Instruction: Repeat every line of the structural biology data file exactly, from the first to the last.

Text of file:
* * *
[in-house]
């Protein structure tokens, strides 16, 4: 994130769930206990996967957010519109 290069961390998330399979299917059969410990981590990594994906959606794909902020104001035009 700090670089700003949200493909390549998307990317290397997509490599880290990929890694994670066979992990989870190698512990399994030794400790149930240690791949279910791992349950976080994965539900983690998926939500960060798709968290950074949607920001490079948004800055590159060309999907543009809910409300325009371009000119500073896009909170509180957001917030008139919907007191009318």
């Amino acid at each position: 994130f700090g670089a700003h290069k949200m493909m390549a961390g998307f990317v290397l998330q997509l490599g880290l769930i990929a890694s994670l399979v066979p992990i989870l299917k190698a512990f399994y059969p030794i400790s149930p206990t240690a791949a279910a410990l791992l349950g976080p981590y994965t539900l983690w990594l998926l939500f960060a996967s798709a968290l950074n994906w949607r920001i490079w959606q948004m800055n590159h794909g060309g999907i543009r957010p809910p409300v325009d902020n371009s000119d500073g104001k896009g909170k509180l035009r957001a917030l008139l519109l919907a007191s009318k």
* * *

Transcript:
[in-house]
């Protein structure tokens, strides 16, 4: 994130769930206990996967957010519109 290069961390998330399979299917059969410990981590990594994906959606794909902020104001035009 700090670089700003949200493909390549998307990317290397997509490599880290990929890694994670066979992990989870190698512990399994030794400790149930240690791949279910791992349950976080994965539900983690998926939500960060798709968290950074949607920001490079948004800055590159060309999907543009809910409300325009371009000119500073896009909170509180957001917030008139919907007191009318």
């Amino acid at each position: 994130f700090g670089a700003h290069k949200m493909m390549a961390g998307f990317v290397l998330q997509l490599g880290l769930i990929a890694s994670l399979v066979p992990i989870l299917k190698a512990f399994y059969p030794i400790s149930p206990t240690a791949a279910a410990l791992l349950g976080p981590y994965t539900l983690w990594l998926l939500f960060a996967s798709a968290l950074n994906w949607r920001i490079w959606q948004m800055n590159h794909g060309g999907i543009r957010p809910p409300v325009d902020n371009s000119d500073g104001k896009g909170k509180l035009r957001a917030l008139l519109l919907a007191s009318k």